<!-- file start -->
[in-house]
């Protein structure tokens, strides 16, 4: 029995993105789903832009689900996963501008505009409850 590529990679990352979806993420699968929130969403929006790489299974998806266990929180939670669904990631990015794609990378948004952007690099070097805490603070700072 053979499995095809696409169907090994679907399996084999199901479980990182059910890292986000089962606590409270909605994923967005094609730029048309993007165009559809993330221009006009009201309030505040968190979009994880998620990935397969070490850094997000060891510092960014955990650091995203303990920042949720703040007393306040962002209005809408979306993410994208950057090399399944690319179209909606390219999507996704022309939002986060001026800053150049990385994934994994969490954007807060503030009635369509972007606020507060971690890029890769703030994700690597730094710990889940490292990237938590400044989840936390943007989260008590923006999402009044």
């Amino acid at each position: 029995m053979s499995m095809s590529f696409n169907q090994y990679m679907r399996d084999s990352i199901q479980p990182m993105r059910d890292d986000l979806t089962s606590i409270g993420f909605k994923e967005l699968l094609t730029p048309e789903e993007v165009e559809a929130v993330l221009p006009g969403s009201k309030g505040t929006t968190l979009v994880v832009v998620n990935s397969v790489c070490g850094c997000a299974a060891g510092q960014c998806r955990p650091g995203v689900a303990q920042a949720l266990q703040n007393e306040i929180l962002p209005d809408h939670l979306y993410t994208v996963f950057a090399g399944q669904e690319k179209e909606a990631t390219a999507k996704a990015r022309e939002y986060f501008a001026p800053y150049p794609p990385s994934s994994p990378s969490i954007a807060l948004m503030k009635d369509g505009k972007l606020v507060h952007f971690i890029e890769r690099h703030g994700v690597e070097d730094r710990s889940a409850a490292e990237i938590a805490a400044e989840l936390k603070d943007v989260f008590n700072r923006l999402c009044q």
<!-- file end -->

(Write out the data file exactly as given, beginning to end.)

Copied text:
[in-house]
């Protein structure tokens, strides 16, 4: 029995993105789903832009689900996963501008505009409850 590529990679990352979806993420699968929130969403929006790489299974998806266990929180939670669904990631990015794609990378948004952007690099070097805490603070700072 053979499995095809696409169907090994679907399996084999199901479980990182059910890292986000089962606590409270909605994923967005094609730029048309993007165009559809993330221009006009009201309030505040968190979009994880998620990935397969070490850094997000060891510092960014955990650091995203303990920042949720703040007393306040962002209005809408979306993410994208950057090399399944690319179209909606390219999507996704022309939002986060001026800053150049990385994934994994969490954007807060503030009635369509972007606020507060971690890029890769703030994700690597730094710990889940490292990237938590400044989840936390943007989260008590923006999402009044």
């Amino acid at each position: 029995m053979s499995m095809s590529f696409n169907q090994y990679m679907r399996d084999s990352i199901q479980p990182m993105r059910d890292d986000l979806t089962s606590i409270g993420f909605k994923e967005l699968l094609t730029p048309e789903e993007v165009e559809a929130v993330l221009p006009g969403s009201k309030g505040t929006t968190l979009v994880v832009v998620n990935s397969v790489c070490g850094c997000a299974a060891g510092q960014c998806r955990p650091g995203v689900a303990q920042a949720l266990q703040n007393e306040i929180l962002p209005d809408h939670l979306y993410t994208v996963f950057a090399g399944q669904e690319k179209e909606a990631t390219a999507k996704a990015r022309e939002y986060f501008a001026p800053y150049p794609p990385s994934s994994p990378s969490i954007a807060l948004m503030k009635d369509g505009k972007l606020v507060h952007f971690i890029e890769r690099h703030g994700v690597e070097d730094r710990s889940a409850a490292e990237i938590a805490a400044e989840l936390k603070d943007v989260f008590n700072r923006l999402c009044q």